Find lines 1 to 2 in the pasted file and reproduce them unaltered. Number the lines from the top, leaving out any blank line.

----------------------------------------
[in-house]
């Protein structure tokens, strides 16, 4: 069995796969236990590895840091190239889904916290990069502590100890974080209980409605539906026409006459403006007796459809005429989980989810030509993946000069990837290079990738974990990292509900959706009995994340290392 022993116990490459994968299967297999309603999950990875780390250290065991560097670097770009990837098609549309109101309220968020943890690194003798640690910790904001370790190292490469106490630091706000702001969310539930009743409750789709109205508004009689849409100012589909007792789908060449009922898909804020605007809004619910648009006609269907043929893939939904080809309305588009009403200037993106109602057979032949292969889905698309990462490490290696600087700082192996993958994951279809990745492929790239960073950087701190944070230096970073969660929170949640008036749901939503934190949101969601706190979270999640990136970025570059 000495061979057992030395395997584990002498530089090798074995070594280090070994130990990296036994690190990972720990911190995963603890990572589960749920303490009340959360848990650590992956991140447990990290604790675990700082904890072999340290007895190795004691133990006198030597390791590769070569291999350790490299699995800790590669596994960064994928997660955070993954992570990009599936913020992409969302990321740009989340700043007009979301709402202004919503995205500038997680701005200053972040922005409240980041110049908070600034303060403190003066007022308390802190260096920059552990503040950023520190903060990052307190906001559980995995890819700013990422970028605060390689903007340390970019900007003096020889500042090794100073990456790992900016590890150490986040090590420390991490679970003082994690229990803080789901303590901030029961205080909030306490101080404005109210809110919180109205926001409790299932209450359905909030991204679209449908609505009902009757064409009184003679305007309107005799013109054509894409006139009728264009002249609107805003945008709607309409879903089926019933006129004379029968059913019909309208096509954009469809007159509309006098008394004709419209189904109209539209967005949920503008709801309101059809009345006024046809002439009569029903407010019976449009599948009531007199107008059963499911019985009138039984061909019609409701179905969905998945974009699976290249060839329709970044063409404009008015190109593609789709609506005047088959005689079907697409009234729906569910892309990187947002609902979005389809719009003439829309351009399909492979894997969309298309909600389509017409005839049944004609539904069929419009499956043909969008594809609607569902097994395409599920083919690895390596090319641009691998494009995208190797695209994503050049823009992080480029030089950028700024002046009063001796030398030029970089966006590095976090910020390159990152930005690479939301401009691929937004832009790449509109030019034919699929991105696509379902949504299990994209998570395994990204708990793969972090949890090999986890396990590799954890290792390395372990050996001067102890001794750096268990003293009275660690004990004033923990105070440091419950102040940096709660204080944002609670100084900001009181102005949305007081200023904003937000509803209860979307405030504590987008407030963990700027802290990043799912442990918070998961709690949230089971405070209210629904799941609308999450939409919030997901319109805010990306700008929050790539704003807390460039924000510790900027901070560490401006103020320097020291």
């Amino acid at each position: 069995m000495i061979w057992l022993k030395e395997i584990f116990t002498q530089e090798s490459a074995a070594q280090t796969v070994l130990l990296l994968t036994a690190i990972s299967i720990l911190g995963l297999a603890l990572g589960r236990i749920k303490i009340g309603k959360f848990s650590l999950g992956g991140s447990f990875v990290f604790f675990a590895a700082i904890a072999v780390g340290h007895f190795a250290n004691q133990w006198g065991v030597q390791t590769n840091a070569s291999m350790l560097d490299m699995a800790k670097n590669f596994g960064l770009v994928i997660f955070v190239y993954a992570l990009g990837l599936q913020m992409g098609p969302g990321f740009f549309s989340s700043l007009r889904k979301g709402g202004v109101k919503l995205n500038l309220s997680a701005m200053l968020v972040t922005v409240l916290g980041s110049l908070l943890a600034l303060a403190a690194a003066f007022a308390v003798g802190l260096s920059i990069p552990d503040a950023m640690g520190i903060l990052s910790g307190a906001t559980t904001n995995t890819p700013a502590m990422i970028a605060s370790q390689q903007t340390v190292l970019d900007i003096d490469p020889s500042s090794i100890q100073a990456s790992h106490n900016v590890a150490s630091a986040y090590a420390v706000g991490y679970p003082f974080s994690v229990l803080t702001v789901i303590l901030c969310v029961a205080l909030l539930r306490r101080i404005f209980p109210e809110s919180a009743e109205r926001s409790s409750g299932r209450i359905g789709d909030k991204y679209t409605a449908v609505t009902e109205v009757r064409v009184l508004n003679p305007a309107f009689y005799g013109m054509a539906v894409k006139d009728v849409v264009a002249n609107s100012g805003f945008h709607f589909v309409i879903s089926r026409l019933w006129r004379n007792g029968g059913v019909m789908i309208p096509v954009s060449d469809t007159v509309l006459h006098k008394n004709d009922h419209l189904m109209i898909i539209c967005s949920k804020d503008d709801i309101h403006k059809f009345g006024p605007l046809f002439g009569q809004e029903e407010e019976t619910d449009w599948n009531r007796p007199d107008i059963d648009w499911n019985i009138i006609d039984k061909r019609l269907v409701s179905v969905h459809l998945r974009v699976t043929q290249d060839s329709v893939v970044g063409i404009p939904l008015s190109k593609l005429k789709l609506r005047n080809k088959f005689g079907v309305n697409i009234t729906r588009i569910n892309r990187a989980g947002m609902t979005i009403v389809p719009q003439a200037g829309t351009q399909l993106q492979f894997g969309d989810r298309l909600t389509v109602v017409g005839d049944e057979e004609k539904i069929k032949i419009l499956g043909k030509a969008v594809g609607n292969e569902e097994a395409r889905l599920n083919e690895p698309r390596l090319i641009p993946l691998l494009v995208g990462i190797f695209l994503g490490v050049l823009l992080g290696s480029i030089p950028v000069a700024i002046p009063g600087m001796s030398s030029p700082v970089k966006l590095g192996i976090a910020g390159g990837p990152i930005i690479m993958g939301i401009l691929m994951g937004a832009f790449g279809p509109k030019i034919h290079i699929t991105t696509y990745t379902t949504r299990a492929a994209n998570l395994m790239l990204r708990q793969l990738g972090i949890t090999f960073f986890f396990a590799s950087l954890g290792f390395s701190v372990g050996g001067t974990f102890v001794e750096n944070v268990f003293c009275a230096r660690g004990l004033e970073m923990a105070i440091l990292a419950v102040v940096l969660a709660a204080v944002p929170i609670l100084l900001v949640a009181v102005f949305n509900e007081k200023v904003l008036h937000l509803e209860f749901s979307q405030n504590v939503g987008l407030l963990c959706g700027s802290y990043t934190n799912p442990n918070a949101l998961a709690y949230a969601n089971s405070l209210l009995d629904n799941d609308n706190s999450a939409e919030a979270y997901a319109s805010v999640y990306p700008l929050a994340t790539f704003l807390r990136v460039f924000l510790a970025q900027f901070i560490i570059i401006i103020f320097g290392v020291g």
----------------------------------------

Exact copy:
[in-house]
């Protein structure tokens, strides 16, 4: 069995796969236990590895840091190239889904916290990069502590100890974080209980409605539906026409006459403006007796459809005429989980989810030509993946000069990837290079990738974990990292509900959706009995994340290392 022993116990490459994968299967297999309603999950990875780390250290065991560097670097770009990837098609549309109101309220968020943890690194003798640690910790904001370790190292490469106490630091706000702001969310539930009743409750789709109205508004009689849409100012589909007792789908060449009922898909804020605007809004619910648009006609269907043929893939939904080809309305588009009403200037993106109602057979032949292969889905698309990462490490290696600087700082192996993958994951279809990745492929790239960073950087701190944070230096970073969660929170949640008036749901939503934190949101969601706190979270999640990136970025570059 000495061979057992030395395997584990002498530089090798074995070594280090070994130990990296036994690190990972720990911190995963603890990572589960749920303490009340959360848990650590992956991140447990990290604790675990700082904890072999340290007895190795004691133990006198030597390791590769070569291999350790490299699995800790590669596994960064994928997660955070993954992570990009599936913020992409969302990321740009989340700043007009979301709402202004919503995205500038997680701005200053972040922005409240980041110049908070600034303060403190003066007022308390802190260096920059552990503040950023520190903060990052307190906001559980995995890819700013990422970028605060390689903007340390970019900007003096020889500042090794100073990456790992900016590890150490986040090590420390991490679970003082994690229990803080789901303590901030029961205080909030306490101080404005109210809110919180109205926001409790299932209450359905909030991204679209449908609505009902009757064409009184003679305007309107005799013109054509894409006139009728264009002249609107805003945008709607309409879903089926019933006129004379029968059913019909309208096509954009469809007159509309006098008394004709419209189904109209539209967005949920503008709801309101059809009345006024046809002439009569029903407010019976449009599948009531007199107008059963499911019985009138039984061909019609409701179905969905998945974009699976290249060839329709970044063409404009008015190109593609789709609506005047088959005689079907697409009234729906569910892309990187947002609902979005389809719009003439829309351009399909492979894997969309298309909600389509017409005839049944004609539904069929419009499956043909969008594809609607569902097994395409599920083919690895390596090319641009691998494009995208190797695209994503050049823009992080480029030089950028700024002046009063001796030398030029970089966006590095976090910020390159990152930005690479939301401009691929937004832009790449509109030019034919699929991105696509379902949504299990994209998570395994990204708990793969972090949890090999986890396990590799954890290792390395372990050996001067102890001794750096268990003293009275660690004990004033923990105070440091419950102040940096709660204080944002609670100084900001009181102005949305007081200023904003937000509803209860979307405030504590987008407030963990700027802290990043799912442990918070998961709690949230089971405070209210629904799941609308999450939409919030997901319109805010990306700008929050790539704003807390460039924000510790900027901070560490401006103020320097020291």